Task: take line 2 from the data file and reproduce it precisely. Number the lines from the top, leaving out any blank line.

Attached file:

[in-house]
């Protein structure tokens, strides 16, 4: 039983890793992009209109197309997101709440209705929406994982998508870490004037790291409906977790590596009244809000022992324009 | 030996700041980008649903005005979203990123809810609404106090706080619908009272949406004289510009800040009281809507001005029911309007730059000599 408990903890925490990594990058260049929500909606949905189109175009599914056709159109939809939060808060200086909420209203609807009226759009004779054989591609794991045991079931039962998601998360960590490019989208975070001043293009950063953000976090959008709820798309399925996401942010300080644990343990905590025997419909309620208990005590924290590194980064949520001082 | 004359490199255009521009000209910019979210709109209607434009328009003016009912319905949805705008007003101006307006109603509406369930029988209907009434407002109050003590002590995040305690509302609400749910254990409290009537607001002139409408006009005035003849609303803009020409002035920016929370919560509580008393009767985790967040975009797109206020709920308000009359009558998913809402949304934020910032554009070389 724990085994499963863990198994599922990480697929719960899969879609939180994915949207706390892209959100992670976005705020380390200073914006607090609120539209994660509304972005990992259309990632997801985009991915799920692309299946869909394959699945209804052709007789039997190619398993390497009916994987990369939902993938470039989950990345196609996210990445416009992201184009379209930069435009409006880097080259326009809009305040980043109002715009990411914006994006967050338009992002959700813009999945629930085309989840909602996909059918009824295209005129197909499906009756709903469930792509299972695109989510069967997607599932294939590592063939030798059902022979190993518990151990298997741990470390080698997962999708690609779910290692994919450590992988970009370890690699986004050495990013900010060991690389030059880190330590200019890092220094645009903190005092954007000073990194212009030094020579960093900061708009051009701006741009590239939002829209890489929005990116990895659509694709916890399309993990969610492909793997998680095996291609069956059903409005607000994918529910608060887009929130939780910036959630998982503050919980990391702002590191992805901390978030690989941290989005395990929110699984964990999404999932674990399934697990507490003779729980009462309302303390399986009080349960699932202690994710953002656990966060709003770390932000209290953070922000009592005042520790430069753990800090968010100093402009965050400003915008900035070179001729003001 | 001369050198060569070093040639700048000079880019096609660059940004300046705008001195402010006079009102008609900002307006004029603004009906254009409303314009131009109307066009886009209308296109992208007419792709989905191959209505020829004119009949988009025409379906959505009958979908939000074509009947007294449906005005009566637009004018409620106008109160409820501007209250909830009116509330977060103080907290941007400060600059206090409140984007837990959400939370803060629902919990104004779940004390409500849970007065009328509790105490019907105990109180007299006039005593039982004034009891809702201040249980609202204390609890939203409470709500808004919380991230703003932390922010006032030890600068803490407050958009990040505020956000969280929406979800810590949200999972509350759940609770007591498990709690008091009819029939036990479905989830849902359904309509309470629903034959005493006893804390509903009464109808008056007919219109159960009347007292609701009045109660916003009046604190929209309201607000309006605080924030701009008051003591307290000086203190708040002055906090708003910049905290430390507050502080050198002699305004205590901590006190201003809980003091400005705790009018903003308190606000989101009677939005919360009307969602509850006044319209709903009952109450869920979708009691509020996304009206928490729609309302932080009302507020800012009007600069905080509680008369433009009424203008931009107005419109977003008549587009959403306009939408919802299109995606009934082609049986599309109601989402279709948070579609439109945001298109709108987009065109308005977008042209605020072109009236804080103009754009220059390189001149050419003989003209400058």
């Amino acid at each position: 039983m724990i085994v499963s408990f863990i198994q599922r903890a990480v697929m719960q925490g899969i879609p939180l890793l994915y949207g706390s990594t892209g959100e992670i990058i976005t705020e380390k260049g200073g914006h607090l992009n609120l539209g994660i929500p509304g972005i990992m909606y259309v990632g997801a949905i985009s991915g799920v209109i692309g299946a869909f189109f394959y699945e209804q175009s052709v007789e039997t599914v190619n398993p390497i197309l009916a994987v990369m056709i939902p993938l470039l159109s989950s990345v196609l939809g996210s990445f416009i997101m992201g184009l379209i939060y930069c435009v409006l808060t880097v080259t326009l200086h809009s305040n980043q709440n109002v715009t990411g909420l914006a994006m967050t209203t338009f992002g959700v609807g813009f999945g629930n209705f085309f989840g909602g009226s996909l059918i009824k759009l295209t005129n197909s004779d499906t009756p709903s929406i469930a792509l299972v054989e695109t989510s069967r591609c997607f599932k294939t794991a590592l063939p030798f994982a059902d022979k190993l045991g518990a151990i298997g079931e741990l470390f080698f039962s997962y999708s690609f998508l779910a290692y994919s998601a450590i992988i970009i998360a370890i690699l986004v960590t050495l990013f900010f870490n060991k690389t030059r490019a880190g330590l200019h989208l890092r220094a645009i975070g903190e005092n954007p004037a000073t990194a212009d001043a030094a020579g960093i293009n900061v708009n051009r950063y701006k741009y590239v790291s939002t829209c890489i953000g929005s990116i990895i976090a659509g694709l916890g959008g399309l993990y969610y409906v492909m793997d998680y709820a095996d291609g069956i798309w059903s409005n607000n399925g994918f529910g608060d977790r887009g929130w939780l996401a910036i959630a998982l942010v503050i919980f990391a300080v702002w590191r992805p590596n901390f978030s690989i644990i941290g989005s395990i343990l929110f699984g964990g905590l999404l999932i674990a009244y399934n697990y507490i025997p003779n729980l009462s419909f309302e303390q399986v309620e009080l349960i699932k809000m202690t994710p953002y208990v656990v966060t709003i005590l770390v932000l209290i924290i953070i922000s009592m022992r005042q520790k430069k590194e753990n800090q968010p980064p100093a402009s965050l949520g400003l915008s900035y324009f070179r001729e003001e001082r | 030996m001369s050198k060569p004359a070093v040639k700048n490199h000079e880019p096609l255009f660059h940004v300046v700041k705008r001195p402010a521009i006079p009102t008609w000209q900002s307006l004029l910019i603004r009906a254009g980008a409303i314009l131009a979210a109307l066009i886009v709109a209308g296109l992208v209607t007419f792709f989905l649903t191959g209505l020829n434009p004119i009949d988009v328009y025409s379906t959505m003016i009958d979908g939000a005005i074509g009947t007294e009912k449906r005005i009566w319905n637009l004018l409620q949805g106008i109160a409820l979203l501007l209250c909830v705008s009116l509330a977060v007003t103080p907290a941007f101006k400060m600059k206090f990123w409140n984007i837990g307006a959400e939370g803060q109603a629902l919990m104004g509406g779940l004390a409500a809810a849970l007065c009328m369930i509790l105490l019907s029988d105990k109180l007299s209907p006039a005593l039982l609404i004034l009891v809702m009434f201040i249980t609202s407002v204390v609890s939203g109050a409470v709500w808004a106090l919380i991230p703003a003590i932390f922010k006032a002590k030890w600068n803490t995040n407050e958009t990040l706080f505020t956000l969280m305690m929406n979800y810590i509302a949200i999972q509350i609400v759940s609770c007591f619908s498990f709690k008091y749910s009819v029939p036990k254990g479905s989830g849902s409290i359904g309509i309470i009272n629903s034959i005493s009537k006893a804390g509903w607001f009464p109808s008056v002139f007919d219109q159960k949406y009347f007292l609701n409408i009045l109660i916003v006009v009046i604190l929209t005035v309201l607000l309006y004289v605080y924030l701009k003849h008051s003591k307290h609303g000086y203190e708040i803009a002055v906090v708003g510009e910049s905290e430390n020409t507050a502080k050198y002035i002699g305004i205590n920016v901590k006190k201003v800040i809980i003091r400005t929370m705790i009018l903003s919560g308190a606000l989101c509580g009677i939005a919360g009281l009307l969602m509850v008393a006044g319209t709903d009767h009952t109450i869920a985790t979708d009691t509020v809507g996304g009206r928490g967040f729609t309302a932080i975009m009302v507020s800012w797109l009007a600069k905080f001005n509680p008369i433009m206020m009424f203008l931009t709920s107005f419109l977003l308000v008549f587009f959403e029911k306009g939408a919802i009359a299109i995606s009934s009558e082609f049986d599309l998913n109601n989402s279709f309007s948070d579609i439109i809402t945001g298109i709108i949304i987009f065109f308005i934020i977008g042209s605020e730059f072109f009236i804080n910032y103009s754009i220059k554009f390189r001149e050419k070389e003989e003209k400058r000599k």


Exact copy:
């Protein structure tokens, strides 16, 4: 039983890793992009209109197309997101709440209705929406994982998508870490004037790291409906977790590596009244809000022992324009 | 030996700041980008649903005005979203990123809810609404106090706080619908009272949406004289510009800040009281809507001005029911309007730059000599 408990903890925490990594990058260049929500909606949905189109175009599914056709159109939809939060808060200086909420209203609807009226759009004779054989591609794991045991079931039962998601998360960590490019989208975070001043293009950063953000976090959008709820798309399925996401942010300080644990343990905590025997419909309620208990005590924290590194980064949520001082 | 004359490199255009521009000209910019979210709109209607434009328009003016009912319905949805705008007003101006307006109603509406369930029988209907009434407002109050003590002590995040305690509302609400749910254990409290009537607001002139409408006009005035003849609303803009020409002035920016929370919560509580008393009767985790967040975009797109206020709920308000009359009558998913809402949304934020910032554009070389 724990085994499963863990198994599922990480697929719960899969879609939180994915949207706390892209959100992670976005705020380390200073914006607090609120539209994660509304972005990992259309990632997801985009991915799920692309299946869909394959699945209804052709007789039997190619398993390497009916994987990369939902993938470039989950990345196609996210990445416009992201184009379209930069435009409006880097080259326009809009305040980043109002715009990411914006994006967050338009992002959700813009999945629930085309989840909602996909059918009824295209005129197909499906009756709903469930792509299972695109989510069967997607599932294939590592063939030798059902022979190993518990151990298997741990470390080698997962999708690609779910290692994919450590992988970009370890690699986004050495990013900010060991690389030059880190330590200019890092220094645009903190005092954007000073990194212009030094020579960093900061708009051009701006741009590239939002829209890489929005990116990895659509694709916890399309993990969610492909793997998680095996291609069956059903409005607000994918529910608060887009929130939780910036959630998982503050919980990391702002590191992805901390978030690989941290989005395990929110699984964990999404999932674990399934697990507490003779729980009462309302303390399986009080349960699932202690994710953002656990966060709003770390932000209290953070922000009592005042520790430069753990800090968010100093402009965050400003915008900035070179001729003001 | 001369050198060569070093040639700048000079880019096609660059940004300046705008001195402010006079009102008609900002307006004029603004009906254009409303314009131009109307066009886009209308296109992208007419792709989905191959209505020829004119009949988009025409379906959505009958979908939000074509009947007294449906005005009566637009004018409620106008109160409820501007209250909830009116509330977060103080907290941007400060600059206090409140984007837990959400939370803060629902919990104004779940004390409500849970007065009328509790105490019907105990109180007299006039005593039982004034009891809702201040249980609202204390609890939203409470709500808004919380991230703003932390922010006032030890600068803490407050958009990040505020956000969280929406979800810590949200999972509350759940609770007591498990709690008091009819029939036990479905989830849902359904309509309470629903034959005493006893804390509903009464109808008056007919219109159960009347007292609701009045109660916003009046604190929209309201607000309006605080924030701009008051003591307290000086203190708040002055906090708003910049905290430390507050502080050198002699305004205590901590006190201003809980003091400005705790009018903003308190606000989101009677939005919360009307969602509850006044319209709903009952109450869920979708009691509020996304009206928490729609309302932080009302507020800012009007600069905080509680008369433009009424203008931009107005419109977003008549587009959403306009939408919802299109995606009934082609049986599309109601989402279709948070579609439109945001298109709108987009065109308005977008042209605020072109009236804080103009754009220059390189001149050419003989003209400058």